In May of 1995 TWA put out a proxy statement that covered their fleet plans until the end of 1997. Plans were to have 11 747s by the end of 1995, 9 by the end of 1996 and 8 by December of 1997. So their fleet was supposed to consist of 8 747s, 26 767s, 90 MD
-80s, 32 727s and 58 DC-9s. At the beginning of 1996, the plans were revised. The 747 fleet was to consist of 13 747s by 1999. The two with the most cycles on them were to be retired and three used 742s were to be added. Also the 757s were arriving in 1997 with 15 in the fleet by year's end.
Finally on July 2, 1996 TWA said they would be leasing two 747-100s and one MD
-83. Also the airline purchased one 747-200 and signed a letter of intent for a second. This was just before the crash of flight 800. At that time TWA seemed to be turning around. The STL
hub was profitable the airline actually managed to make a profit the second quarter. At that time TWA still had a decent transatlantic schedule with flights to Athens, Barcelona, Cairo, Frankfurt, Lisbon, Madrid, Milan, Paris, Rome and Tel Aviv from JFK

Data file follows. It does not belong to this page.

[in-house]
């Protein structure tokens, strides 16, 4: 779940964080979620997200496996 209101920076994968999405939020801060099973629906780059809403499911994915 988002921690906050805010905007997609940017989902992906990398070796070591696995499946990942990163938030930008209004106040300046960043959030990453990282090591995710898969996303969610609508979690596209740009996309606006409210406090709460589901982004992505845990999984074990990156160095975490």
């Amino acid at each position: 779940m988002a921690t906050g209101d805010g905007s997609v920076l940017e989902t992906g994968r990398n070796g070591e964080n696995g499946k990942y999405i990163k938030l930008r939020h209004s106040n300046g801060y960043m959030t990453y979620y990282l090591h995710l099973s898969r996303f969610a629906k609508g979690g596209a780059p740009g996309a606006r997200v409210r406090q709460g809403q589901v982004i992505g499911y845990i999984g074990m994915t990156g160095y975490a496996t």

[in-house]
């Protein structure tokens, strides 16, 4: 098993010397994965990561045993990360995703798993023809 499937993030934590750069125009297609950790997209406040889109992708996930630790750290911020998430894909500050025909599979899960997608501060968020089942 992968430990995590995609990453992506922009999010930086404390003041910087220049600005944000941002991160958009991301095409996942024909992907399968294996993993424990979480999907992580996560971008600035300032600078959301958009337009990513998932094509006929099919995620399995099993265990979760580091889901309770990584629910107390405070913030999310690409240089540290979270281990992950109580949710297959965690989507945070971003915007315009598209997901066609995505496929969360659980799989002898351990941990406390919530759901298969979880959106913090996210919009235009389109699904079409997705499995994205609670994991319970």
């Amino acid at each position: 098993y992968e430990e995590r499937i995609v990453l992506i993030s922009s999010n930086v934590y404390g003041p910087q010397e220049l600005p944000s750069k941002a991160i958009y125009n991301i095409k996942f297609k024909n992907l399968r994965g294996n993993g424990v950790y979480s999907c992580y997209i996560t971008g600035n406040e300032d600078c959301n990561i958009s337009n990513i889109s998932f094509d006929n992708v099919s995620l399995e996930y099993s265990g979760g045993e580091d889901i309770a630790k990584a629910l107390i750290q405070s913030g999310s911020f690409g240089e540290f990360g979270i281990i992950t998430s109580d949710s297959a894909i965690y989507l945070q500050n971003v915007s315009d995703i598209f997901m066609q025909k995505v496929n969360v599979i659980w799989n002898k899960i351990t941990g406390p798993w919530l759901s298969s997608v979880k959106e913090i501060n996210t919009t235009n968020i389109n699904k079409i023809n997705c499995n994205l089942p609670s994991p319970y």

and London and Paris to St. Louis. Following the crash of flight 900 the 747s were retired by February of 1997 and Athens and Frankfurt were dropped.
Here's TWA's 747s at the time of flight 900 (July 19, 1996)
747-131s (originally delivered to TWA in 1970 and 1971) *= flight 900
N53110, N53116, N93104, N93107, N93108, N93109, N93119*
747-143 (ex Alitalia)
N128TW (leased from July of 1996 until September)
747-156 (ex Iberia acquired in 1980)
747-238 (ex Qantas leased in May of 1996)
747-257B (ex Swissair)
747-284B (ex Olympic Airways)
The 747 disposed of before the crash of flight 900 was an ex-KLM 747-206B (N307TW). N93104 and N93105 were also supposed to leave the fleet by year's end.